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Res Dev Disabil. 2006 Jul-Aug;27(4):364-80. Epub 2005 Jul 26.

Stepping Stones Triple P: a pilot study to evaluate acceptability of the program by parents of a child diagnosed with an Autism Spectrum Disorder.

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  • 1School of Psychology, University of Queensland, Brisbane, Qld 4072, Australia.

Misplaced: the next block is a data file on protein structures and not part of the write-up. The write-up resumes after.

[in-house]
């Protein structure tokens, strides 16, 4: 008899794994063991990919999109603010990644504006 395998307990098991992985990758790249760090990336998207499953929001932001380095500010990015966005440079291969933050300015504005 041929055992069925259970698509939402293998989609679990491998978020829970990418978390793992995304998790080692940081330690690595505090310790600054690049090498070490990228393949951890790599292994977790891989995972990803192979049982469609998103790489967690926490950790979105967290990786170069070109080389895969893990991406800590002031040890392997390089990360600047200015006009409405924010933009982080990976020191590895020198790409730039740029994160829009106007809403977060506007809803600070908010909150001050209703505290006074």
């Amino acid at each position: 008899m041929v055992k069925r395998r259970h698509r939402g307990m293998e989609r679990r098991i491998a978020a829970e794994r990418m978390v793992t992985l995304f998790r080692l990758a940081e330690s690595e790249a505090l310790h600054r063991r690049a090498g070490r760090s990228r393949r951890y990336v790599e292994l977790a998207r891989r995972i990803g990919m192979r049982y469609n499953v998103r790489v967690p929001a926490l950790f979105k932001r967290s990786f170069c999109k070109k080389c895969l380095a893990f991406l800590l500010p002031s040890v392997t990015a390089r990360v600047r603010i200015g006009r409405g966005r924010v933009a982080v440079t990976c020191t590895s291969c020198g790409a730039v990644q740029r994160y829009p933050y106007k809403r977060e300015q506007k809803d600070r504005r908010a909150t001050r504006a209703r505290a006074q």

The experience of parents of children with Autism Spectrum Disorder (ASD) in standard parenting programs has not been researched, although anecdotal evidence suggests that they do not find them acceptable. Forty-two parents of children with ASD were asked to view a DVD explaining individual parenting strategies from Stepping Stones, a new branch of the Triple P program targeted specifically at parents of children with disabilities. Parents were asked to rate each strategy for acceptability, usability and behavioural intention, i.e., their intention to use the strategy. Additionally, parental attributions and parental perceived control were explored as possible barriers to positive evaluations of Stepping Stones parenting strategies. A focus group of parents was used to gather more detailed parent response to the program. Parent responses to the program were generally positive and attribution of the child's behaviour to uncontrollable factors was found to predict higher ratings of usability. The results were interpreted within the context of Weiner's attributional theory and the theory of reasoned action. The limitations of this study and suggestions for future research are discussed.

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